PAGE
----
Creating a Learning Environment on the Clinical Platform to Promote Well-being
The College of Health Science’s second webinar on academic bullying began with a presentation by Dr Mary Ana Cordero Díaz who heads the Well-being and Professionalism Program for medical residents at the Tecnologico de Monterrey, School of Medicine and Health Sciences Tec Salud, Monterrey, México. Her presentation focused on creating a learning environment on the clinical platform to promote well-being as a professional competence.
Professor Ncoza Dlova, Dean and Head of the School of Clinical Medicine, initiated the conversation around academic bullying at UKZN. She commented, ‘This is a sensitive topic but one that we need to deal with to create a nurturing environment for our students and better role models for our future leaders. A well-rounded healthcare professional will in turn have a profoundly positive effect on patients and on the healthcare system in general.’
Professor Mergan Naidoo, academic leader of teaching and learning in the School of Nursing and Public Health and a family physician by training introduced the theme by stating, ‘The learning and organisational environment has a profound effect on the training of a student. An unsupportive learning environment impairs student development, contributes to low pass rates in national fellowship examinations and impairs the experiences of undergraduate students, thereby limiting their development as part of the healthcare team. Creating a positive learning environment hence extends beyond the student’s educational experience to the broader workplace environment, including the quality of patient care. The experience must thus be exceptional and provide a quality of care beyond the physician’s capabilities into the broader workplace environment.’
According to Díaz, ‘It is essential that medical residents, medical students and all healthcare professionals become aware of their own vulnerabilities. We have to stop the mistreatment of our colleagues. This is an act of violence and places the lives of each of us at risk.
‘The COVID-19 crisis has presented an opportunity for us to create a balance between work and our personal lives but it has also led to burnout amongst healthcare workers. This in turn gives rise to exhaustion, cynicism and inefficiencies. Take the time to foster your professional well-being,’ said Díaz.
Díaz cited an American study published in the New England Journal of Medicine which highlighted the stark reality of bullying behaviour amongst surgery residents. The study found that among 7 409 residents from all 262 surgical residency programmes, 31.9% reported discrimination based on their self-identified gender, 16.6% reported racial discrimination, 30.3% verbal or physical abuse (or both), and 10.3% sexual harassment. Sadly, 4.5% of residents reported having had suicidal thoughts during the past year.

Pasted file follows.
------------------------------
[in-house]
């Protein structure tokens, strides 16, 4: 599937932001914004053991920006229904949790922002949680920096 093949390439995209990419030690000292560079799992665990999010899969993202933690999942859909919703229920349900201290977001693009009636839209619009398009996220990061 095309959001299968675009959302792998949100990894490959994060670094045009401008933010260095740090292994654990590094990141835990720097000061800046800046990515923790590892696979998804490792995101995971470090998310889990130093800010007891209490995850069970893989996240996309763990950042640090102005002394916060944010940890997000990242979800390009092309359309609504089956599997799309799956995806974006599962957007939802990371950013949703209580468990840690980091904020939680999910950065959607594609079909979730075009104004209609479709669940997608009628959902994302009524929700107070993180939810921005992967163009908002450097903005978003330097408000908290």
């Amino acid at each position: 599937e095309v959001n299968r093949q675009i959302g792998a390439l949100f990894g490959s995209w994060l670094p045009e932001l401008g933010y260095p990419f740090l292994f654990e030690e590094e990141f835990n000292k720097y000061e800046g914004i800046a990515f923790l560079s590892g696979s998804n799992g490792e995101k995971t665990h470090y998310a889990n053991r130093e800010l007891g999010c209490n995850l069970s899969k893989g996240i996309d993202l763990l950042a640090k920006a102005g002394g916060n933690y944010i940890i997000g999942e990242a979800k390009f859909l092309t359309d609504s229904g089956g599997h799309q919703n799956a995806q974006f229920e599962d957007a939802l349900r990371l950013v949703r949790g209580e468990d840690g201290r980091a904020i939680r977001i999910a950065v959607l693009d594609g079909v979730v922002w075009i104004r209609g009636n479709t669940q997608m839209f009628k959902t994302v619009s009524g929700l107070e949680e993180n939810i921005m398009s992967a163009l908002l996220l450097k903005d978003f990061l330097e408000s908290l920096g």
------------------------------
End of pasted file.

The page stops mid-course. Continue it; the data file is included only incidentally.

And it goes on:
At the Tecnologico de Monterrey, School of Medicine and Health Sciences Tec Salud; Díaz and her team have implemented well-being programmes for health care trainees and professionals as an institutional responsibility. The main goals are to improve residents’ educational outcomes, and support them to improve their personal well-being and plan their future career. Recent studies have highlighted three areas of concern, that is; medical residents’ well-being, the relationship between professionalism and well-being and patient safety in the clinical learning environment.
For Díaz, mentoring is key to creating a learning environment on the clinical platform and promoting well-being as a professional competence. ‘One also needs to create a positive work and learning environment, reduce the administrative burden on residents, enable new technologies, provide support to clinicians and students and lastly, invest in a lot more research on this topic,’ she said.
You can access the webinar on the UKZN YouTube channel.
Look out for our third topic in the series which will focus on medical student and medical registrar testimonials at tertiary organisations in South Africa.
Words: MaryAnn Francis